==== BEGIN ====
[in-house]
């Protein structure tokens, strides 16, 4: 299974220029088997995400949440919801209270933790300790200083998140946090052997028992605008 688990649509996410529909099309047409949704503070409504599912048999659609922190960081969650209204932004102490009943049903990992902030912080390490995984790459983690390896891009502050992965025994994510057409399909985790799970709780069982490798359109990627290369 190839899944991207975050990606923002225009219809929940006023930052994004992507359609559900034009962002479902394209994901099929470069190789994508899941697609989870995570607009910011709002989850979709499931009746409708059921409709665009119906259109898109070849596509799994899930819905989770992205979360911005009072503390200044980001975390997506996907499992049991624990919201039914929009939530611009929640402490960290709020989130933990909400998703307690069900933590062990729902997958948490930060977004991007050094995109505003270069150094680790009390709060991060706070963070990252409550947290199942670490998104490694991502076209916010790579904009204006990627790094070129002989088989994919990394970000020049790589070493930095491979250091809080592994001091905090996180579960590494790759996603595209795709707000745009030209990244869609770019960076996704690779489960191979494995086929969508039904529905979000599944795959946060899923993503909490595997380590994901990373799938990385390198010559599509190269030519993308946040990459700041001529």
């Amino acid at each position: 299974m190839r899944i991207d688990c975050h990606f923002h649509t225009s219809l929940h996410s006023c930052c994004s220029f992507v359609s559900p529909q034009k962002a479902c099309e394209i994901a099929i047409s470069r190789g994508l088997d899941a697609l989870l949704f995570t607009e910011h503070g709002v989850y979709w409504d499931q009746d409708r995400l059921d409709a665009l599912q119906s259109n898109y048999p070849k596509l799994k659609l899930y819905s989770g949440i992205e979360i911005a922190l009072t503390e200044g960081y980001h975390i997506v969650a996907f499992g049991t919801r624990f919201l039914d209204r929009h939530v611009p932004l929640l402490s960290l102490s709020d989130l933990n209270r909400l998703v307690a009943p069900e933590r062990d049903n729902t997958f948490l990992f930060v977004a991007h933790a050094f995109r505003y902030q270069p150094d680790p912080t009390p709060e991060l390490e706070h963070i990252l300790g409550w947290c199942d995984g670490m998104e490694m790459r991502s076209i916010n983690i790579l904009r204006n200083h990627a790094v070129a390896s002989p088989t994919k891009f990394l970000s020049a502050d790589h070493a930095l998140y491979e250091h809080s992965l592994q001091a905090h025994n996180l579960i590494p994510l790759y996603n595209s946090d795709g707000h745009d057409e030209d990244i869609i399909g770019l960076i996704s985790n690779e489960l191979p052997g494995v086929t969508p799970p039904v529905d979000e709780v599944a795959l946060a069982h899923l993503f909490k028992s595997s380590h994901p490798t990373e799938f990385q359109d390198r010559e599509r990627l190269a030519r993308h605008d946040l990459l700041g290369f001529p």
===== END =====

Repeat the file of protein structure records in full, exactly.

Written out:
[in-house]
């Protein structure tokens, strides 16, 4: 299974220029088997995400949440919801209270933790300790200083998140946090052997028992605008 688990649509996410529909099309047409949704503070409504599912048999659609922190960081969650209204932004102490009943049903990992902030912080390490995984790459983690390896891009502050992965025994994510057409399909985790799970709780069982490798359109990627290369 190839899944991207975050990606923002225009219809929940006023930052994004992507359609559900034009962002479902394209994901099929470069190789994508899941697609989870995570607009910011709002989850979709499931009746409708059921409709665009119906259109898109070849596509799994899930819905989770992205979360911005009072503390200044980001975390997506996907499992049991624990919201039914929009939530611009929640402490960290709020989130933990909400998703307690069900933590062990729902997958948490930060977004991007050094995109505003270069150094680790009390709060991060706070963070990252409550947290199942670490998104490694991502076209916010790579904009204006990627790094070129002989088989994919990394970000020049790589070493930095491979250091809080592994001091905090996180579960590494790759996603595209795709707000745009030209990244869609770019960076996704690779489960191979494995086929969508039904529905979000599944795959946060899923993503909490595997380590994901990373799938990385390198010559599509190269030519993308946040990459700041001529």
């Amino acid at each position: 299974m190839r899944i991207d688990c975050h990606f923002h649509t225009s219809l929940h996410s006023c930052c994004s220029f992507v359609s559900p529909q034009k962002a479902c099309e394209i994901a099929i047409s470069r190789g994508l088997d899941a697609l989870l949704f995570t607009e910011h503070g709002v989850y979709w409504d499931q009746d409708r995400l059921d409709a665009l599912q119906s259109n898109y048999p070849k596509l799994k659609l899930y819905s989770g949440i992205e979360i911005a922190l009072t503390e200044g960081y980001h975390i997506v969650a996907f499992g049991t919801r624990f919201l039914d209204r929009h939530v611009p932004l929640l402490s960290l102490s709020d989130l933990n209270r909400l998703v307690a009943p069900e933590r062990d049903n729902t997958f948490l990992f930060v977004a991007h933790a050094f995109r505003y902030q270069p150094d680790p912080t009390p709060e991060l390490e706070h963070i990252l300790g409550w947290c199942d995984g670490m998104e490694m790459r991502s076209i916010n983690i790579l904009r204006n200083h990627a790094v070129a390896s002989p088989t994919k891009f990394l970000s020049a502050d790589h070493a930095l998140y491979e250091h809080s992965l592994q001091a905090h025994n996180l579960i590494p994510l790759y996603n595209s946090d795709g707000h745009d057409e030209d990244i869609i399909g770019l960076i996704s985790n690779e489960l191979p052997g494995v086929t969508p799970p039904v529905d979000e709780v599944a795959l946060a069982h899923l993503f909490k028992s595997s380590h994901p490798t990373e799938f990385q359109d390198r010559e599509r990627l190269a030519r993308h605008d946040l990459l700041g290369f001529p």